Like all consumer goods firms, the luxury labels are desperate for the coronavirus crisis to come to an end. After all, a trip to a flagship fashion store is about as far from the definition of shopping for essential items as you can get. And with retail operations grinding to a halt across Europe and North America, the sector is counting on its favourite customers – the Chinese – to get the cash tills ringing again.
Most of the biggest brands have already announced reopenings of their stores in China, although footfall at shopping malls is still down with visitor traffic back to about half of pre-pandemic levels, says HSBC Qianhai Securities head of research Steven Sun.
For some the difficult times have meant an unexpected diversion into the digital world, including a livestreaming debut for Louis Vuitton on Xiaohongshu, the popular social commerce platform known in English as Little Red Book.
The French brand was the first of the high-end fashion houses to dip a toe into this kind of interactive broadcast last month, with a livestream hosted by fashion blogger Yvonne Ching. Viewers flashed emoji-filled comments across the screen during the hour-long broadcast. Many were enthusiastic, though some complained that the marketing push was too low-end for the luxury firm.
Luxury labels have been cautious about online marketing, worried that going digital might damage their cachet. By definition they want to project an elite, exclusive image. How that marries with the universal reach of the internet or the ubiquity of much of the social media world is open to question, which is one of the reasons why online accounted for just 9% of sales of luxury goods in 2019, according to data from consultancy firm Bain.
Of course, the premium labels have plugged into China’s digital ecosystem before – though mostly to build brand awareness in a more targeted way. Generally they have avoided livestreaming altogether, seeing it as too much of a step towards the lower-tier market.
The coronavirus has forced a change of heart, accelerating the move into digital in all aspects as the pandemic stifles store visits from shoppers. With cashflows drying up, more brands are turning to social shopping and digitally savvy key opinion leaders (KOLs) as a way of shaping consumer preferences. In another example Italian fashion house Miu Miu has followed its sister brand Prada in launching a flagship store on Tmall, a marketplace operated by online giant Alibaba. Both brands will start doing business through a series of Tencent’s WeChat Mini Programs later this year as well, showing how the fashion world is trying out new ways of making sales.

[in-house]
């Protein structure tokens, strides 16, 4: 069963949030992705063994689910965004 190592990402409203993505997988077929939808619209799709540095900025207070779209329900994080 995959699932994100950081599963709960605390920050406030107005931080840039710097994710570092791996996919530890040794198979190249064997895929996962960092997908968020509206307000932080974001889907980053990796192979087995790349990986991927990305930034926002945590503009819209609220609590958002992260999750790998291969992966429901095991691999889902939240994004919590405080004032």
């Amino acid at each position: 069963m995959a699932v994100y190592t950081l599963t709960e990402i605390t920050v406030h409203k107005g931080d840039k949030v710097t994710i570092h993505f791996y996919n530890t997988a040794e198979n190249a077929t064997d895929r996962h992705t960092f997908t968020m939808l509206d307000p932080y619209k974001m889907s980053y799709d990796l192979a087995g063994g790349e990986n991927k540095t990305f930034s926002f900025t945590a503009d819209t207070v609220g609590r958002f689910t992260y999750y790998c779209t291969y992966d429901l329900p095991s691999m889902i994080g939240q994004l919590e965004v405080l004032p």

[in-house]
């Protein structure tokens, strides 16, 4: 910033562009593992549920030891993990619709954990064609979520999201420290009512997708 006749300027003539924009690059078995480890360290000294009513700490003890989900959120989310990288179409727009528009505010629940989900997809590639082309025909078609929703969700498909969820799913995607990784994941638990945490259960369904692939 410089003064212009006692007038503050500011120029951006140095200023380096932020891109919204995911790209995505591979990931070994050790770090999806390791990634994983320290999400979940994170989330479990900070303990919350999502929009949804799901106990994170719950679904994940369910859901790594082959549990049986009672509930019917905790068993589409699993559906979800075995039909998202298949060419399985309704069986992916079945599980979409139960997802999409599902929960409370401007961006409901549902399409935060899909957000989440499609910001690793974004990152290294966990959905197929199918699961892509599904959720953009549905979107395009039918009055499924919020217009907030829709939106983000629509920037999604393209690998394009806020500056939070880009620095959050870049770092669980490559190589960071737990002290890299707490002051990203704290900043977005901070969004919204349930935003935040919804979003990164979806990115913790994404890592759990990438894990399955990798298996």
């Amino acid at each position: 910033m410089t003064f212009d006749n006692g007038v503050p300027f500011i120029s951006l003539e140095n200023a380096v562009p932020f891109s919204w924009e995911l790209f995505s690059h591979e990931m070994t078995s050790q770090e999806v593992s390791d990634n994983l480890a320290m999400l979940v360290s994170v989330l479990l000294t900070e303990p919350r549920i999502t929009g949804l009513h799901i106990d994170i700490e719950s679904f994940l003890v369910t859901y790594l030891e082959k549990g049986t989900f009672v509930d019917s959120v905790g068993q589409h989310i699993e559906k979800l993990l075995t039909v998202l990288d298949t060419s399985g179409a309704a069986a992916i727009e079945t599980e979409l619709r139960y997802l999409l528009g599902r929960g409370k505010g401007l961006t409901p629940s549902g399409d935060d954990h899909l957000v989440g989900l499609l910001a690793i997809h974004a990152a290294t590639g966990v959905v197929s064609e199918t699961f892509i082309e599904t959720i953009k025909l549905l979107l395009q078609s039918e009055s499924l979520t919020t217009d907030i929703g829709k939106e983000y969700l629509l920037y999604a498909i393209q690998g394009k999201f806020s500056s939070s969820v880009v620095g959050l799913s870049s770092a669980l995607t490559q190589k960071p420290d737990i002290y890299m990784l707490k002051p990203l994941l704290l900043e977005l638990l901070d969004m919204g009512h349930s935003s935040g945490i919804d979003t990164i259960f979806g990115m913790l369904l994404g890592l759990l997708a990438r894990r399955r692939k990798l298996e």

Another victim of the coronavirus was Shanghai Fashion Week, which was cancelled in its traditional form at the end of March. But it then tried something different by teaming up with Tmall as the first of the world’s major fashion events to livestream its roster of runway shows. For some of the brands that meant a chance to be more nakedly commercial in approach. Designers dropped in to the livestreams to pitch their products and audiences could go straight to Tmall to buy the collections in what the fashion press was describing as a “see now, buy now” format.
Another benefit of the switch was that millions more people got to participate. Tickets to the top shows in Paris and Milan are like gold dust but the cat walks in Shanghai were available for all to see, with more than six million people tuning in to shows on the first day. Women from the ages of 26 to 35 in first- and second-tier cities made up three-quarters of the viewers.
Whether this will set a trend for fashion shows in the future remains to be seen. But other consumer goods firms have embraced livestreaming enthusiastically (see WiC448) and it would be foolish for the fashion houses to turn up their noses completely, given the size of the audience and the proven enthusiasm in China for buying online.
To get a complimentary subscription to Week in China courtesy of HSBC, click this link: